Afinitor®, the Novartis trademark for the cancer fighter, everolimus, is used for the treatment of advanced renal cell carcinoma (RCC), inoperable cases of certain pancreatic cancers, and to aid successful acceptance of transplants. Now, the results of a Phase III study of Afinitor administered to women with advanced breast cancer have been announced, and the words used to describe the drug are "game changer."
In the next logical step for internal hard disk drives, industry giant Seagate is planning to introduce a new drive capable of holding 4000 gigabytes of data, in a traditional 3.5” size for easy installation into most desktop computers.
There is nothing more discouraging in human discourse than someone yawning in your face while you're speaking to him. "Oh, excuse me," he might say, "I guess I'm just very tired." (Yeah, sure!)
But now, scientists have evidence that your listener may not be bored at all; but just chilling... his brain.
Arthritis is a joint disease that results in a progressive loss of cartilage, just as osteoporosis results in progressive loss of bone. Though osteoporosis drugs are intended to regenerate bone growth, to date, arthritis drugs can only reduce inflammation and, thereby, reduce pain. But observation of patients taking a certain osteoporosis drug, by researchers at the University of Rochester Medical Center (URMC), led to the recent finding that this drug not only restored bone but cartilage as well.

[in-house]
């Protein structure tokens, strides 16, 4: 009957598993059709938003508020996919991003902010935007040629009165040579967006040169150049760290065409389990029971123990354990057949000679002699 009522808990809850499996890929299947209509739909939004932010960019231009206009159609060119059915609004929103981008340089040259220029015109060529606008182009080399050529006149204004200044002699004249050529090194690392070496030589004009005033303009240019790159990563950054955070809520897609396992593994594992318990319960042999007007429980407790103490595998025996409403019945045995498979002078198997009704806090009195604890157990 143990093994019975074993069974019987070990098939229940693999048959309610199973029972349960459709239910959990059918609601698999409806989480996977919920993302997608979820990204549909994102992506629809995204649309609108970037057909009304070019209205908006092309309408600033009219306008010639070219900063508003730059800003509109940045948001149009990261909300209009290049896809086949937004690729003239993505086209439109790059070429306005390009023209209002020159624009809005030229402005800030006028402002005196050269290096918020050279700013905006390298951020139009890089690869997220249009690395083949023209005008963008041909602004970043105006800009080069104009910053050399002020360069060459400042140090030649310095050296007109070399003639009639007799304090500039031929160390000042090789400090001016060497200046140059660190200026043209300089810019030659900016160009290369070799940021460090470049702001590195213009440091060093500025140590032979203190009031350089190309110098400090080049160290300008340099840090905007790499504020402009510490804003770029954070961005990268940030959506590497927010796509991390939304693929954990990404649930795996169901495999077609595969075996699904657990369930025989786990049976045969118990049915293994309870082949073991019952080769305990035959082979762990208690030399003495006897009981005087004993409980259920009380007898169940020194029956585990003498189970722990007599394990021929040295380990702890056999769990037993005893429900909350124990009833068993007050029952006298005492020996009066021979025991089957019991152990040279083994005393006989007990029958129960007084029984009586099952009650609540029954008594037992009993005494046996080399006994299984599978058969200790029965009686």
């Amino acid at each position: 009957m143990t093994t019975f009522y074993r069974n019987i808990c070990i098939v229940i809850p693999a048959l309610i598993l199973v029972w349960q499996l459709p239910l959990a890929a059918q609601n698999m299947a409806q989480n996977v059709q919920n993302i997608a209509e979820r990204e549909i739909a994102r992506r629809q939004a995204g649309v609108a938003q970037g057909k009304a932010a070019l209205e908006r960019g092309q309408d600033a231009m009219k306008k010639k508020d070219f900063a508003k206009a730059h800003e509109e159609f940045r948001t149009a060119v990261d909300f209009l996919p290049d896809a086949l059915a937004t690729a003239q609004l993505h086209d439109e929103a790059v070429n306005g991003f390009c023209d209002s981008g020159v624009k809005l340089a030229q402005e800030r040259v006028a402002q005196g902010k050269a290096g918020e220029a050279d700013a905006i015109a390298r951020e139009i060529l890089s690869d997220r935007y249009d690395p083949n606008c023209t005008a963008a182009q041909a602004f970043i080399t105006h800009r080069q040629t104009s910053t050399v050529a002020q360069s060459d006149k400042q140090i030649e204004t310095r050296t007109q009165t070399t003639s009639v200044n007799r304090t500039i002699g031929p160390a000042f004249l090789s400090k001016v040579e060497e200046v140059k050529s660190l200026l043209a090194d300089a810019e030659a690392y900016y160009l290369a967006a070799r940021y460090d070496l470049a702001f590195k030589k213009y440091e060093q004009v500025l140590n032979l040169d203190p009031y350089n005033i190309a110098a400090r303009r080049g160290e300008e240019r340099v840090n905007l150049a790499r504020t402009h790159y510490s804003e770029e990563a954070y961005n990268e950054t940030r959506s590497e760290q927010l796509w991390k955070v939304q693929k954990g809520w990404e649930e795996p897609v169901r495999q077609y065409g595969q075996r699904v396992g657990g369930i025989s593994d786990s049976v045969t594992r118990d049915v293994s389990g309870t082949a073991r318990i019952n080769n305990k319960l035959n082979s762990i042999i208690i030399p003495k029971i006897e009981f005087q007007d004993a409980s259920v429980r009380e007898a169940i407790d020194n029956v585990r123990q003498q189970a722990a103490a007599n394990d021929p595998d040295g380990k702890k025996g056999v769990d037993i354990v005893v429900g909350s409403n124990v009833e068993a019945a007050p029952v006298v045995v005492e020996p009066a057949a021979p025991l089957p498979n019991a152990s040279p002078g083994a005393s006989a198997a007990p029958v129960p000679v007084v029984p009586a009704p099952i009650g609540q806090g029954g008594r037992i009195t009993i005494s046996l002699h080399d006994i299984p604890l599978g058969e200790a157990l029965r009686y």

In what is believed to be the first instance of electronic gamers reaching a scientific discovery before trained research scientists, University of Washington (UW) gamers did indeed produce a model of an enzyme in AIDS and other viruses that scientists have been trying to model for more than 10 years. This was not just an academic exercise to test the new UW Fold-it game; discovery of the AIDS molecule in question opens the door to a whole new line of retroviral drugs.
Learning to walk again after breaking a leg or hip, having a stroke, prosthetic, or partial paralysis depends on a lot of persistence and an excellent rehabilitation program that can guide you through gait training. Movement scientist Dr. Melvyn Roerdink from The Netherlands has developed a super smart, oversized treadmill that helps rehab patients gain confidence in their new gaits, with bells, whistles, and even light shows.
The U.S. Department of Agriculture (USDA) revamped its healthy eating recommendations a few months ago with a new visual - an icon called 'MyPlate,' replacing the former healthy foods pyramid icon. The Nutrition Source at the Harvard School of Public Health thinks the government's plate lacks a good bit of guidance as to which specific foods should be eaten - after all MyPlate offers no guidance.
For many of the 13 million Americans currently at risk for non-melanoma skin cancers, the VivoSight® Optical Coherence Tomography (OCT) scanner will be a blessing in their dermatologists' tool closet. The device, just approved for clinical use by the FDA, offers real-time laser imaging of a patient's skin, enabling better, and sometimes immediate, treatment of basal or squamous cell cancers.